Enabling Enduring Bonds of Compassion - Women and Girls

Young girl smiling.

Hi, my name is Charity Falk. My daughters, Cadee and Emma, and I had the privilege to attend the 26th annual Cher’s Family Retreat in Fort Lauderdale, Florida. This was our very first retreat and, gosh, was it life-changing! My daughter Cadee has Goldenhar Syndrome and was very nervous to go to the retreat. (Heck, we all were.) She made every excuse possible to try and get out of it, but Annie and I eventually got her to go! You see, Cadee is an extremely shy person. Meeting new people and, honestly, sometimes just going to the store, is extremely difficult for her, so she was very apprehensive about going. Young girl smiling.

Once we got to the retreat and started meeting all the wonderful and welcoming families there, our nerves started to go away, and talking to each new person got easier and easier. Everyone welcomed us as if we had known them for years.

On our first day, both girls attended several symposium sessions. Cadee went to one session about “Becoming My Independent Self,” Emma attended a session for siblings called “Hey, Don’t Forget About Me, ” and they both attended a session called “10 to 18-Year-Olds with a Facial Difference and Siblings: How to Be a Friend and Choose Kindness.” Again, Cadee was very nervous about going and did not want to be called on during the sessions, but she came out with confidence and a smile. Emma told me that I would have been very proud of how much Cadee opened up and participated.

After the symposiums and dinner, we went to the ice cream social and had the opportunity to meet some very special people who we have stayed connected with since the retreat!

We had tons of fun during the retreat! There was so much to do at the hotel that we decided to stay at the hotel almost the entire time. We took a walk down to the pier and got to see a very well-known country music singer’s yacht/boat. We went to the pool, played on the swings, laid on the hammock and played ping pong. One day we had an outing at the beach, and it was absolutely beautiful! It was so very different than the beaches we are used to in Louisiana.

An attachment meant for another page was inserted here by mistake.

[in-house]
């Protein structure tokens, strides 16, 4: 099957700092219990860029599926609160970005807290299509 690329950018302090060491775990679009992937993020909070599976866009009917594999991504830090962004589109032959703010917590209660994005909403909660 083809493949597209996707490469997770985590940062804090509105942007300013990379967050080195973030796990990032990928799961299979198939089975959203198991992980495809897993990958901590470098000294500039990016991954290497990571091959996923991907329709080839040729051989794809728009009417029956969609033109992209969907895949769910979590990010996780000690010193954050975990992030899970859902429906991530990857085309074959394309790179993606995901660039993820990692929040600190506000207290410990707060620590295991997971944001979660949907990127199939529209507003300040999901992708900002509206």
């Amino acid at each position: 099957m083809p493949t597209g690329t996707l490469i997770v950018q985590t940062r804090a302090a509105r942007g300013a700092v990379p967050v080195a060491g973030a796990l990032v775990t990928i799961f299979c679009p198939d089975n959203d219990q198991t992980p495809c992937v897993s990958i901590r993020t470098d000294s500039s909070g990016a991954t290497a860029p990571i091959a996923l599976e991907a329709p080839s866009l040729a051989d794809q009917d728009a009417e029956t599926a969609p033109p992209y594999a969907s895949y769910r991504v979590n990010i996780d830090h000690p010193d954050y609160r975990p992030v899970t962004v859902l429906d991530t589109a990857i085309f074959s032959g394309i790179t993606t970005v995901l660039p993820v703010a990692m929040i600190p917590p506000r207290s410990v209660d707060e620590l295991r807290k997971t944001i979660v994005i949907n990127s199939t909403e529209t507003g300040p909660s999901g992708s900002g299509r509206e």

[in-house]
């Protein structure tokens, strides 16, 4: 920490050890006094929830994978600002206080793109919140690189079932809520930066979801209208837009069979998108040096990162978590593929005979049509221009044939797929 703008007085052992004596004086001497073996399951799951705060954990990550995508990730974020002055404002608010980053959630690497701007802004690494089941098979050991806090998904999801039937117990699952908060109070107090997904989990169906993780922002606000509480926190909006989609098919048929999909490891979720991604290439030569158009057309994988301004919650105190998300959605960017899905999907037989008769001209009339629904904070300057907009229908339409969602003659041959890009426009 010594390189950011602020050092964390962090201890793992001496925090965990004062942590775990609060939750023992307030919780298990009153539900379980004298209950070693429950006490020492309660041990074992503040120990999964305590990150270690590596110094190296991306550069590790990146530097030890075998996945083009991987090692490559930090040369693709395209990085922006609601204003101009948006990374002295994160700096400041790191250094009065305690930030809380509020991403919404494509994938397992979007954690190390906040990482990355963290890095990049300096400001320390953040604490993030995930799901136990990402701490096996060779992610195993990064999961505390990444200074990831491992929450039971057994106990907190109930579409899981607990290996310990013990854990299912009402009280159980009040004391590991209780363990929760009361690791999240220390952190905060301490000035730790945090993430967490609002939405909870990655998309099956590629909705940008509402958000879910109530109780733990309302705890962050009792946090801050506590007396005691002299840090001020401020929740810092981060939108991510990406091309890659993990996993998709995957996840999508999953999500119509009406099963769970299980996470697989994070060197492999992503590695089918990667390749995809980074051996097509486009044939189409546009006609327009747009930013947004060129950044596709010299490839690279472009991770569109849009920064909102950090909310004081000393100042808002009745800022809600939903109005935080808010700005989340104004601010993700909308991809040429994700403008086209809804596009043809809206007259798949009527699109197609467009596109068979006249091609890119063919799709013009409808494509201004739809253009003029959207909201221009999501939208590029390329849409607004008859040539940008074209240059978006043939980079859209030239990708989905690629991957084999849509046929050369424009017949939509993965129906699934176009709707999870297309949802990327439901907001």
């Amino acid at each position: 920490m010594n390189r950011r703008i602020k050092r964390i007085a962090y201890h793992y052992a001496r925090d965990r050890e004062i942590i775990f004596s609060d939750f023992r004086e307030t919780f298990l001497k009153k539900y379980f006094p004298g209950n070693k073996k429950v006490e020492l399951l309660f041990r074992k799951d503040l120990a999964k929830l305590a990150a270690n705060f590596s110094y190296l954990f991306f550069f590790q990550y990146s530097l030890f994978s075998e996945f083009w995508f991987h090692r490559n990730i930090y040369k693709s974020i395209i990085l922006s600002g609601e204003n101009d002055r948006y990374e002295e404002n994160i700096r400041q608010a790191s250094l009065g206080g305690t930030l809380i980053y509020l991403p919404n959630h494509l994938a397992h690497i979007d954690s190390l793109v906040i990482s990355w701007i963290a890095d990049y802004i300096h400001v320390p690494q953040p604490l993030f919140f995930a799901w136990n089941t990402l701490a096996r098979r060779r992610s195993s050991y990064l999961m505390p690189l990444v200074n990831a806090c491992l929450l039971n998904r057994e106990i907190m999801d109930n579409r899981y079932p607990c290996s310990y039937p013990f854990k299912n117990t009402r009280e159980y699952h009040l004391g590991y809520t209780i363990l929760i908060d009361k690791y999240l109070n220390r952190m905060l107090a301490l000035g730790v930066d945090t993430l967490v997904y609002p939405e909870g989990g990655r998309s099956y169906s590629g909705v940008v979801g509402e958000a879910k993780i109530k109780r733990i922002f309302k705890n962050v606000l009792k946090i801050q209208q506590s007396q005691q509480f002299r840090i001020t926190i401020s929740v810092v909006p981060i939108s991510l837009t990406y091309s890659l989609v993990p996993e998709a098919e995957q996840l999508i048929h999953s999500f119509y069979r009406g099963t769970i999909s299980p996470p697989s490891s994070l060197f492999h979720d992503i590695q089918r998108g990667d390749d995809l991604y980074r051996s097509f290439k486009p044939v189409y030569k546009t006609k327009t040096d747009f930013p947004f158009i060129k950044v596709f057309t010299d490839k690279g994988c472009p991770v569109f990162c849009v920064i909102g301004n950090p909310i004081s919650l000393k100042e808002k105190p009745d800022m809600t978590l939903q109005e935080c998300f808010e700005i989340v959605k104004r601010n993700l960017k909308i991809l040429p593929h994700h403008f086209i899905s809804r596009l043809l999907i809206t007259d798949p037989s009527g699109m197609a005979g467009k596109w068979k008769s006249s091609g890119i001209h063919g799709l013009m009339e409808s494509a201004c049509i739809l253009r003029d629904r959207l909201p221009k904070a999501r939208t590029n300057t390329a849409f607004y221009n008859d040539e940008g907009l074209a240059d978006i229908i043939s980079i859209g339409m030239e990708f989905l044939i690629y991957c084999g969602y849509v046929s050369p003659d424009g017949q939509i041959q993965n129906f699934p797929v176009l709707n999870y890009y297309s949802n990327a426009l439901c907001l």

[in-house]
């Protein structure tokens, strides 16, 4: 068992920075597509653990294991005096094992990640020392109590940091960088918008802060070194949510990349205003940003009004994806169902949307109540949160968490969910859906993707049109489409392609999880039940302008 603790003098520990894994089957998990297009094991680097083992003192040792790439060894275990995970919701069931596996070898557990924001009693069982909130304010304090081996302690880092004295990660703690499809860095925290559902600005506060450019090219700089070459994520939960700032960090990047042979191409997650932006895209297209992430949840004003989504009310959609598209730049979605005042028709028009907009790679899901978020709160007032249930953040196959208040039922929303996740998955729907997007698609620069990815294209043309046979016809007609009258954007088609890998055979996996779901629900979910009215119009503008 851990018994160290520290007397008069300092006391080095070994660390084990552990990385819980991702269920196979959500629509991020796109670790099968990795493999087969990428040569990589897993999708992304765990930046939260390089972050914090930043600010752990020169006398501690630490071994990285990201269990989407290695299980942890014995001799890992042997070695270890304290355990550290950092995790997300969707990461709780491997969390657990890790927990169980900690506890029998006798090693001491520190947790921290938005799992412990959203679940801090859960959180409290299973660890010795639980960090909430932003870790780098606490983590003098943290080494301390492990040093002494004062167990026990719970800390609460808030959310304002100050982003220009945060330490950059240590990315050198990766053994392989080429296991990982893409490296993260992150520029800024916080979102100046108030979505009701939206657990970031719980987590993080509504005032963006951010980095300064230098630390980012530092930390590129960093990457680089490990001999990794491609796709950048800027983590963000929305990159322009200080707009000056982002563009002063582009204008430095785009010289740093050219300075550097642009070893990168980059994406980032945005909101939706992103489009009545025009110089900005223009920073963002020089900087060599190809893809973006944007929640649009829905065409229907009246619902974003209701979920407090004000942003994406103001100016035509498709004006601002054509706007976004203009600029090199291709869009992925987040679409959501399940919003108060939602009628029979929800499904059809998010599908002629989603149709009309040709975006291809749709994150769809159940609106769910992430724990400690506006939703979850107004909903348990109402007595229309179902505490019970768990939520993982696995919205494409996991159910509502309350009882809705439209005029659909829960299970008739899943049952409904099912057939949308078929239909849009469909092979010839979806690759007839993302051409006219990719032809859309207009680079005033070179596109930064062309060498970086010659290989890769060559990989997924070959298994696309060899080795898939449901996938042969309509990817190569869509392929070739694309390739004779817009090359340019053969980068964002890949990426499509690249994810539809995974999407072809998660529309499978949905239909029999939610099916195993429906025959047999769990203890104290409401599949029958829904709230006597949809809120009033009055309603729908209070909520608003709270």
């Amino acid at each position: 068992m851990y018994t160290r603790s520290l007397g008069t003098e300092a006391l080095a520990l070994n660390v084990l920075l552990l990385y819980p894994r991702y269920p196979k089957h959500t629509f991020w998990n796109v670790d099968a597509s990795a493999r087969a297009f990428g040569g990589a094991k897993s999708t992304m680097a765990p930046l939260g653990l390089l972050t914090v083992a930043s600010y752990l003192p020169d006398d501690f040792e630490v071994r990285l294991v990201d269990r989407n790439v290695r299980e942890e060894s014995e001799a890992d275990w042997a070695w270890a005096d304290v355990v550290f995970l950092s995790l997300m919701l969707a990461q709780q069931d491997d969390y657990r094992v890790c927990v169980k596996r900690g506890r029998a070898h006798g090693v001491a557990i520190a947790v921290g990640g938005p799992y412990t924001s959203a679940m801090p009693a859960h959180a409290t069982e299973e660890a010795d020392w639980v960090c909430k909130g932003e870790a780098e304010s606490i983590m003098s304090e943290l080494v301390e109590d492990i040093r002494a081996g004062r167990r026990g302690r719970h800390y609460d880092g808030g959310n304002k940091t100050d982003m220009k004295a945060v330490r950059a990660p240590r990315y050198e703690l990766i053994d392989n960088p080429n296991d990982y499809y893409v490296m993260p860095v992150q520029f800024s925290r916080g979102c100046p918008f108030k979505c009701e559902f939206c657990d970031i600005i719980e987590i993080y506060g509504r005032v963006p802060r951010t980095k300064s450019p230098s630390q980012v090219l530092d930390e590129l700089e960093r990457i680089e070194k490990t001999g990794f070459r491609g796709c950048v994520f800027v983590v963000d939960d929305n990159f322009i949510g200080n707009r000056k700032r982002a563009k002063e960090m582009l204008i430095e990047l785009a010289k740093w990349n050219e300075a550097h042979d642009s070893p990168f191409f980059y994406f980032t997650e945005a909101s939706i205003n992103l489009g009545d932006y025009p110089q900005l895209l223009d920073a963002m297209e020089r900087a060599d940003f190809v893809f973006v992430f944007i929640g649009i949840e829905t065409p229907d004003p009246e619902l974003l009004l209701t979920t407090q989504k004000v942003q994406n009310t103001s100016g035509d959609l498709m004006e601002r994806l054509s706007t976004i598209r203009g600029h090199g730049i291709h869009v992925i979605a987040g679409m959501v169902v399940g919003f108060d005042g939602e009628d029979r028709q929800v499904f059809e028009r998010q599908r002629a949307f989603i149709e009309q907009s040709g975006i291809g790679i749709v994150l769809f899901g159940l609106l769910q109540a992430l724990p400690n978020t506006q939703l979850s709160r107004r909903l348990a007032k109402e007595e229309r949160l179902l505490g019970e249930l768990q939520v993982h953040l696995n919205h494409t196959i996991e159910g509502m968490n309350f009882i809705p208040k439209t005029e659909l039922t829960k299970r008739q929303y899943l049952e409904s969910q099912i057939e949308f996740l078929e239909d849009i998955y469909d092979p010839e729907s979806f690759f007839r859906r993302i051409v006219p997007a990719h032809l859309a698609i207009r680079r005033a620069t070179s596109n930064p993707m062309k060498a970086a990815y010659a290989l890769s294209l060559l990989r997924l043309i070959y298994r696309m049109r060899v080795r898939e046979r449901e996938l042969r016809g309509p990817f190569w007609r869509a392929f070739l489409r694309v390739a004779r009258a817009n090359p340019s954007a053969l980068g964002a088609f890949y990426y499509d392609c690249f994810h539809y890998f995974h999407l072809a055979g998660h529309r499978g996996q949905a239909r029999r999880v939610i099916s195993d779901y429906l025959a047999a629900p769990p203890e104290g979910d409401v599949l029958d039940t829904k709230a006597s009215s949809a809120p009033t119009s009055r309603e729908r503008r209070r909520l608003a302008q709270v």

That night was the dinner and dance. During the dance, Cadee told me that she never wanted the retreat to end. She was one of the first kids to get on the dancefloor, and she even did the conga line! Her favorite part of the night was dancing with all the little kids. That night I cried, not because I was sad but because I saw my daughter not once worry if someone was looking at her or if someone was staring at her face.

The whole retreat I watched her blossom, but that night she was carefree. In 13 years I’ve never seen her let her guard down around people she had just met a few days before. Her happiness was infectious, and all I wanted to do was smile and stop time. We took tons of pictures, exchanged phone numbers and emails, and became Facebook friends with so many new friends. I am overwhelmed at how welcoming, caring and accepting everyone was.

On our last day, we had to say a fast farewell, because we had an early flight. We took more pictures with everyone, but one of our favorite pictures was with Cadee’s fellow Goldenhar kids! This was the first time she has ever met someone with the exact same syndrome as her, and getting that opportunity was priceless! They are all now friends and she has stayed in contact with some of them since the retreat.

Women and Girls